This event will be held virtually as a Zoom meeting.
Professor Norihiro Naganawa will present on his ongoing book project, which explores early Soviet Russia’s engagement with Central Asia, Iran and the Red Sea through a biography of one Tatar revolutionary and Soviet diplomat, Karim Abdraufovich Khakimov (1890-1938). With Putin’s Russia returning to the Middle East against a backdrop of the collapse of Pax Americana that thrived since the Gulf War of 1991, Khakimov is now celebrated as a forerunner of contemporary Russia’s diplomacy in the region: he as plenipotentiary actually helped the USSR become in 1926 the first country to recognize the polity later to be known as Saudi Arabia. Yet when we look at his earlier pathway, we can detect a seamless transition from Russia’s Civil War to the early Soviet politics in the Middle East. In fact Khakimov had been deeply enmeshed in the Party struggle in Turkestan, takeover of Bukhara, and diplomacy in northern Iran in the aftermath of the aborted Gilan revolution. All the localities were an arena where the Soviets cast themselves as fighting with British imperialism. Thus, a biography of Karim Khakimov opens up a new horizon to see the formation of the Soviet Union as an anti-imperialist empire.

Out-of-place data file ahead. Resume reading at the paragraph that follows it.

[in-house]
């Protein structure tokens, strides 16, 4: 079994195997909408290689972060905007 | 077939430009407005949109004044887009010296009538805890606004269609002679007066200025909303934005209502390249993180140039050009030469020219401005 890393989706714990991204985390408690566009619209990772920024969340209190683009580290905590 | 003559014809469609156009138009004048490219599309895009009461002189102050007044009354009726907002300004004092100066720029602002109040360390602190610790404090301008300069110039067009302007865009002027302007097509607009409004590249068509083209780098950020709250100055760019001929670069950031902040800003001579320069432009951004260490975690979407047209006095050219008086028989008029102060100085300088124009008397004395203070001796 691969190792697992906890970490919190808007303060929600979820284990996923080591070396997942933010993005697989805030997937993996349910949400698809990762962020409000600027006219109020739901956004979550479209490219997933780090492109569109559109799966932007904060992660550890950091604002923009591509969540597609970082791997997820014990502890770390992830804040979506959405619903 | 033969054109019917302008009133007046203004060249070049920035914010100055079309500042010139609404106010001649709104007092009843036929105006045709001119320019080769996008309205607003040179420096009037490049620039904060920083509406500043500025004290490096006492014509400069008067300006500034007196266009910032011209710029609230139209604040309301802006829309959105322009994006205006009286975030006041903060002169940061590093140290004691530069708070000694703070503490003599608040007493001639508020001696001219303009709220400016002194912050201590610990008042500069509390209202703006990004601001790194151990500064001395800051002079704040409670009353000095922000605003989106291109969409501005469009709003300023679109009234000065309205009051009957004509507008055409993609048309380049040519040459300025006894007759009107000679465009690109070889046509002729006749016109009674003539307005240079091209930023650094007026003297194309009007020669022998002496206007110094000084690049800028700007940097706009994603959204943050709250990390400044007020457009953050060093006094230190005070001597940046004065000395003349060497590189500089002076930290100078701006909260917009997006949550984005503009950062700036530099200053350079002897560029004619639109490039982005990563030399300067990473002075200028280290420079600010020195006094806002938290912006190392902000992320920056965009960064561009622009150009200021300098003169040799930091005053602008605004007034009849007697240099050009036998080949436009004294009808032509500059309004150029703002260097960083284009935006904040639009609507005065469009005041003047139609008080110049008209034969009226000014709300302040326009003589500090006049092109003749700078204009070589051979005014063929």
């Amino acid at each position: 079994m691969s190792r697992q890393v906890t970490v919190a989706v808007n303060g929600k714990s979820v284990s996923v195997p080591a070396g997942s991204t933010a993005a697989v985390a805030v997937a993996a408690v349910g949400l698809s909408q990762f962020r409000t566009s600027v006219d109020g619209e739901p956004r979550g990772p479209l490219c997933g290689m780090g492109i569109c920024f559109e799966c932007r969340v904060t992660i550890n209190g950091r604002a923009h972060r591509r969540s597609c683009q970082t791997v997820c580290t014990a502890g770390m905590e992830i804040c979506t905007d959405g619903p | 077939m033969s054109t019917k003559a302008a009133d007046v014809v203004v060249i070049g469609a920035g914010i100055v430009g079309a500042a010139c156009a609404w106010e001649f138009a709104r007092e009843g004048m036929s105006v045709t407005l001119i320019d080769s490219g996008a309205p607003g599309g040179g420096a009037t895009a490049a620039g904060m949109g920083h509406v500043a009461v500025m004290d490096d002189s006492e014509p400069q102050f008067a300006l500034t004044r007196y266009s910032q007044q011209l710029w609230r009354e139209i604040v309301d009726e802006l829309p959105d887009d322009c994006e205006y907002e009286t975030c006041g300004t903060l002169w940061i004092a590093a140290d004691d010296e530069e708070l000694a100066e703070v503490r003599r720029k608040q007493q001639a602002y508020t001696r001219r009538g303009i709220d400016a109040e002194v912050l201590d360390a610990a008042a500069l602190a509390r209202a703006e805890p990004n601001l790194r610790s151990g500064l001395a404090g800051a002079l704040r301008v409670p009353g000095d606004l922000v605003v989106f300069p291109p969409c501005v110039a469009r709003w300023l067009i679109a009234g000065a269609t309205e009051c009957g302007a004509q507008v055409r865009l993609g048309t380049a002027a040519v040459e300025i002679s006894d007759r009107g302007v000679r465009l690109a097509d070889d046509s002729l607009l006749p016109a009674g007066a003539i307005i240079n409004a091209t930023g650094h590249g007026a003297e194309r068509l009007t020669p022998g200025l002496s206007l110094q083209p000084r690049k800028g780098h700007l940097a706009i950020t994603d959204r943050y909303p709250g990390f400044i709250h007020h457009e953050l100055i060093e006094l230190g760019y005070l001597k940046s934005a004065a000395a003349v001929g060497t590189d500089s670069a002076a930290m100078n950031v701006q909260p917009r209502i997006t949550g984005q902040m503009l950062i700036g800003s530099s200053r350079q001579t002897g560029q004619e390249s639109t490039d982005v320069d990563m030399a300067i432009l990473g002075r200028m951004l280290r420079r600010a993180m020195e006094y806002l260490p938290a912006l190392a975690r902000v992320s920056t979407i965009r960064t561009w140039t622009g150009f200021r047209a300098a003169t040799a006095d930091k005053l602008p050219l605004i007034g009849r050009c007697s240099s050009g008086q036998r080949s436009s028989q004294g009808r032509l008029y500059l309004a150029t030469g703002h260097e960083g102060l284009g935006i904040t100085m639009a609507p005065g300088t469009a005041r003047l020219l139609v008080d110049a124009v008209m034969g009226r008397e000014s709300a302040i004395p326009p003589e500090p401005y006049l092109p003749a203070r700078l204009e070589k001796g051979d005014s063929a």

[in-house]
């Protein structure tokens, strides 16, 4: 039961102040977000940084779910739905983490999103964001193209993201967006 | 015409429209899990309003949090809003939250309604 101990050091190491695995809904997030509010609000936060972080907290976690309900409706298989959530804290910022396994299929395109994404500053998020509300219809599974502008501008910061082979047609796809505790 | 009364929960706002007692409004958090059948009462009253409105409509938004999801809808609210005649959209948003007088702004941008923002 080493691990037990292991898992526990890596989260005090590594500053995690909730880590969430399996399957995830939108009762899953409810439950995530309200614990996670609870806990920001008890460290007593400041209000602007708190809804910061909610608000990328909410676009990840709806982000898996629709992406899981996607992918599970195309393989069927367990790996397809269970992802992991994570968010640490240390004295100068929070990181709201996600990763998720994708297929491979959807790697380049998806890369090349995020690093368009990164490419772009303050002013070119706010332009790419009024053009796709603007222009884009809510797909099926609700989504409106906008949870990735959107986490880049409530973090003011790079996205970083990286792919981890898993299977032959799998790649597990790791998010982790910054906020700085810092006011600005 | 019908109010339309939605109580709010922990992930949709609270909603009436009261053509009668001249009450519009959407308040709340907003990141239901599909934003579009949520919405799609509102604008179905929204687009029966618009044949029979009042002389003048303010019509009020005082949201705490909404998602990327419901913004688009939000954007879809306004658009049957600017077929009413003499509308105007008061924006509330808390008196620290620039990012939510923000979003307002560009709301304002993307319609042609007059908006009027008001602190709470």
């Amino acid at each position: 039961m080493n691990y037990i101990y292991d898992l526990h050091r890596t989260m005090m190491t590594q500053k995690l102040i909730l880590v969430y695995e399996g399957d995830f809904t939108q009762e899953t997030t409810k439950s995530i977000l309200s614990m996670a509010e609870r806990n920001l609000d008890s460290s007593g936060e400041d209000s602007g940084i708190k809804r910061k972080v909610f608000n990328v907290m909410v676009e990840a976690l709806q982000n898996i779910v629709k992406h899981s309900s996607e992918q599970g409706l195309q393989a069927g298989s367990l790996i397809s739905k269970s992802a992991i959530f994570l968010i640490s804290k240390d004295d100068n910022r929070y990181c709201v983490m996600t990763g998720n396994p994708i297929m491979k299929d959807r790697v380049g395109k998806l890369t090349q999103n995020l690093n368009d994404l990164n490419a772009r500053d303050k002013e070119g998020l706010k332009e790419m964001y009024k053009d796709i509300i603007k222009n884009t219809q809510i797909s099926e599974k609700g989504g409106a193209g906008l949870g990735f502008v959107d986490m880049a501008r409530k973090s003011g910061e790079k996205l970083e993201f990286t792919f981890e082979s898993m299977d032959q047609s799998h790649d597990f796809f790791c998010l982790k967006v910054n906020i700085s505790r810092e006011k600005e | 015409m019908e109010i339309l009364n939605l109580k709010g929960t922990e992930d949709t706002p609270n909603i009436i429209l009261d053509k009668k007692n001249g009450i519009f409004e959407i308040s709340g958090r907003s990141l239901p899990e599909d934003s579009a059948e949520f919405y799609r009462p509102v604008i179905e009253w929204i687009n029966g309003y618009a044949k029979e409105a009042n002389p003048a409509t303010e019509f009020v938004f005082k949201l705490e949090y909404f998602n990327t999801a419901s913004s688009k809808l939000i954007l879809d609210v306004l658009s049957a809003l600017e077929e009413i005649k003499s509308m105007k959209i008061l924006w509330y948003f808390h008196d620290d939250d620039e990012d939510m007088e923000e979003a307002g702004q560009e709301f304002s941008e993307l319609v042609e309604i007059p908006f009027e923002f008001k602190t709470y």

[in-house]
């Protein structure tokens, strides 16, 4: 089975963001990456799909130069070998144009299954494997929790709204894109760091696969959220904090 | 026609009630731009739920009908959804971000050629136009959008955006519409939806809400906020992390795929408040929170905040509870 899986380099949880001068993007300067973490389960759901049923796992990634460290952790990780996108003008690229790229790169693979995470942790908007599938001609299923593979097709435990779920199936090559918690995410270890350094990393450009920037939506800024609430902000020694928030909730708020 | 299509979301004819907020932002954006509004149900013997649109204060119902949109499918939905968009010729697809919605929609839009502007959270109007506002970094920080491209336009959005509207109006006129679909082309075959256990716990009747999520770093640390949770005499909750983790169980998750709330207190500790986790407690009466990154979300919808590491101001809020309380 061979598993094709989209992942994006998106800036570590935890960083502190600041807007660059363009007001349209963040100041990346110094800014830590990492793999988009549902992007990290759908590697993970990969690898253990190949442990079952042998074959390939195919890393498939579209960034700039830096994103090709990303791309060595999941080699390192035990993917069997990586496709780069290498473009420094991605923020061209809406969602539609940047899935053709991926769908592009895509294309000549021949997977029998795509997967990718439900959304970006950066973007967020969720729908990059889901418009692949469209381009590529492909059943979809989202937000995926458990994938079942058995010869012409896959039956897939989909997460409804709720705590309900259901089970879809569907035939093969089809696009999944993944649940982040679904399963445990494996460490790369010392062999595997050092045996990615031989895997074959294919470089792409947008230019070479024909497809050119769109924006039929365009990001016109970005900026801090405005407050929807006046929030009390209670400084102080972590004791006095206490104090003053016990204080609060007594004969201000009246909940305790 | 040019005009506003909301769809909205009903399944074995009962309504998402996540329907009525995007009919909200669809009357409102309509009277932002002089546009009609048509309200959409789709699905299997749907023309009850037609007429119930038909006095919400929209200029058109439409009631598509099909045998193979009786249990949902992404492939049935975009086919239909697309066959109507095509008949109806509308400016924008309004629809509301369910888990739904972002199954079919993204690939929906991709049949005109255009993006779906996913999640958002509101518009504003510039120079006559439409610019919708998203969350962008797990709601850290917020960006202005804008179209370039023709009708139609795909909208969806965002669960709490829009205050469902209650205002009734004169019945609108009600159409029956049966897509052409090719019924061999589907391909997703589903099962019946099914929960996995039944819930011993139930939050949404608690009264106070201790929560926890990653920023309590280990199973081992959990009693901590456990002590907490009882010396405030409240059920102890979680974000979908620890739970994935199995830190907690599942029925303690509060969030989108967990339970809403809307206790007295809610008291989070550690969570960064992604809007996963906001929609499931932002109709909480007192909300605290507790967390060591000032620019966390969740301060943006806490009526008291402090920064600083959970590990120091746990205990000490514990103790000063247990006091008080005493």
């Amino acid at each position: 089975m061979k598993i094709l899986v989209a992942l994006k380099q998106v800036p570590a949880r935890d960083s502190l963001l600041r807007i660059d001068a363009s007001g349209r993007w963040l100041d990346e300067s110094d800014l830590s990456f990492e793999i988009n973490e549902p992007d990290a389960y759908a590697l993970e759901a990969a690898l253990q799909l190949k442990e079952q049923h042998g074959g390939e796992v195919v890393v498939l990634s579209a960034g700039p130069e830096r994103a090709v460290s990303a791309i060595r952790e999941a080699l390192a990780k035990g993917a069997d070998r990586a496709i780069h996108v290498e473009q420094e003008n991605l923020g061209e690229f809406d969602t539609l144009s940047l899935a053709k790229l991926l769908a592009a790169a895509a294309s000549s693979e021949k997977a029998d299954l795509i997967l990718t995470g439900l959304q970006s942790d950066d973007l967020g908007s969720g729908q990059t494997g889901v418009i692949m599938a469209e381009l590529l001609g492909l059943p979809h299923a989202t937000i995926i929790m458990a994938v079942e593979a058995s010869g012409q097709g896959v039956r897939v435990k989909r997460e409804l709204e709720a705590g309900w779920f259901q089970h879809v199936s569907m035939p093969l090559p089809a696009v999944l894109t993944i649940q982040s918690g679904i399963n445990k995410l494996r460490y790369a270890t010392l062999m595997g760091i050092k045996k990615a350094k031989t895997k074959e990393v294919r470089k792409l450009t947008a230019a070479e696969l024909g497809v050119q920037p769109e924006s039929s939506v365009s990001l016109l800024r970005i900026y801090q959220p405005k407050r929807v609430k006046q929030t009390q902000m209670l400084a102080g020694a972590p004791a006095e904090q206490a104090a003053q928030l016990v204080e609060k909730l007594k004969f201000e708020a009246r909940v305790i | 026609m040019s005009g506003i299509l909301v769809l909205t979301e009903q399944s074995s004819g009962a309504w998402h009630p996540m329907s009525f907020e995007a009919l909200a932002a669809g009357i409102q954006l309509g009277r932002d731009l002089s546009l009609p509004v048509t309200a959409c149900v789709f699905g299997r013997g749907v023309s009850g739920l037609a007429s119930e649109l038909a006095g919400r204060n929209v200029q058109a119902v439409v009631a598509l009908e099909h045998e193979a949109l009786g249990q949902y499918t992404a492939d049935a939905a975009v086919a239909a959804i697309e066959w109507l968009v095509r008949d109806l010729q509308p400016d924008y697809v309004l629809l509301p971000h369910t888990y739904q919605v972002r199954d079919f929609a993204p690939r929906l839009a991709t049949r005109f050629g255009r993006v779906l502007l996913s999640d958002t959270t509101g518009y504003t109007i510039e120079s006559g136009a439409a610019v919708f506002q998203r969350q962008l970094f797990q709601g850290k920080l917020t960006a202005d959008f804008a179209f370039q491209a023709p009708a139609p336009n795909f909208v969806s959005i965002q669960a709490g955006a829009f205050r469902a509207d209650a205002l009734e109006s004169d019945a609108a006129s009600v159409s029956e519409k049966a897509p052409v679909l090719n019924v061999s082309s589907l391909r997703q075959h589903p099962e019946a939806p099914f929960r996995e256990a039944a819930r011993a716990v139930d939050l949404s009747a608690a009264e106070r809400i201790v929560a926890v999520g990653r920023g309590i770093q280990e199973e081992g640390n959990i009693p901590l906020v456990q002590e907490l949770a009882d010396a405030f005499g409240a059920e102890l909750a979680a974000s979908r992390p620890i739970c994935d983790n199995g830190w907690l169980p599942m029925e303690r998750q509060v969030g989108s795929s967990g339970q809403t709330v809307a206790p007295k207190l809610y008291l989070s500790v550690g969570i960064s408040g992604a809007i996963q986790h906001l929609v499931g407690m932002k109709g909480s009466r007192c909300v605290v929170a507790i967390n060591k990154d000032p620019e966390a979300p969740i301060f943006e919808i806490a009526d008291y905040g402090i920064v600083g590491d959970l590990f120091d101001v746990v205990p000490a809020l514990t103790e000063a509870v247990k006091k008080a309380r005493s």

Norihiro Naganawa is a professor of Central Eurasian Studies at the Slavic and Eurasian Research Center of Hokkaido University in Sapporo, Japan. Currently he is also a member of the Princeton Institute for Advanced Study. His research interest covers Russia’s Muslim regions (the Volga-Urals in particular), global circulation of Islamic knowledge, nationalism, and social reform/revolution, as well as Russia’s entanglements with the Middle East. His works have appeared in Slavic Review, Kritika, and Ab imperio. His book Islamic Russia: Empire, Religion, and Public Sphere, 1905-1917 received the 2019 Mishima Kaiun Memorial Award given annually to a distinguished contribution to the study of Asian history.